Pepys In The Great Fire, 2nd September 1666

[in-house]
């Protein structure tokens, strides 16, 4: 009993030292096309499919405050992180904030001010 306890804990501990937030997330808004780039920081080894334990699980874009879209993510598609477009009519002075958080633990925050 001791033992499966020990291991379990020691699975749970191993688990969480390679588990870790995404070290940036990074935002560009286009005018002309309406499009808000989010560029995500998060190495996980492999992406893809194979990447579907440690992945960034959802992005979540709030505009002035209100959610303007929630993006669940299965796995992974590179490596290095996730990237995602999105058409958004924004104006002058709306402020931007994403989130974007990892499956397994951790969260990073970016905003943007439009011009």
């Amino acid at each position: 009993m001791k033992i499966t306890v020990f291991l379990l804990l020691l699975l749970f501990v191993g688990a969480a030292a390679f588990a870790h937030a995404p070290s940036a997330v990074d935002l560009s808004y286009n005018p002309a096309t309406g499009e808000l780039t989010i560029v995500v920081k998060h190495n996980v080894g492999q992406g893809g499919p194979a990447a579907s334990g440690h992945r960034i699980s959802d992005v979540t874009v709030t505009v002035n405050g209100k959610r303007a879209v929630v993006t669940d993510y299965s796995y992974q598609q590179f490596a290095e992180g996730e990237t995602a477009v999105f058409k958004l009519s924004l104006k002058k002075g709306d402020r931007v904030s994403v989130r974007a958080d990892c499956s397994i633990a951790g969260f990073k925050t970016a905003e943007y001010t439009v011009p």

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On the morning of 2nd September, Samuel Pepys was awoken at around 3 am by his maids who had been up all night preparing for a feast to be held later that day. Pepys goes to the window to see for himself; meanwhile Jane his maid thought that over 300 houses had been burnt so far. Pepys dressed and walked to the Tower, where he found entire houses at the end of the bridge alight. The fire had started in the King’s baker’s house in Pudding lane. He went to the river with his boat and went under the bridge. People were trying desperately to move their belongings and themselves to someplace safe. The pigeons were loathe to leave and hovered around the roofs and balconies. Pepys then went to Whitehall where he gave the people an account of what had happened. Word of the fire reached the King and he called for Pepys. Whereupon Pepys related to the King and the Duke of York what he had seen. Houses burning, wind whipping up the fire. Pepys also expressed his concern to the King that if an order was not made to pull down the houses still standing nothing could stop the fire. The King ordered Pepys to go the the Lord Mayor and tell him to have all the houses pulled down to which the Lord Mayor replied ‘I am spent. People will not obey me’ After seeing as much as he could he went to Whitehall to an appointment there, later he walked to St. James Park where he met his wife. They went as near to the fire as was possible but smoke and burning embers drove them back. As it grew dark Pepys and his friends went to an alehouse on the Bankside. Pepys said that the flames were like no other fires he had ever seen. Pepys and Tom Hater removed all of his belongings into the garden. His money and bags of gold into chests and made them safe. The fire made him weep as he had never seen anything like it before. 1 This extract drawn from Pepys’s diary is an account of Great Fire of London

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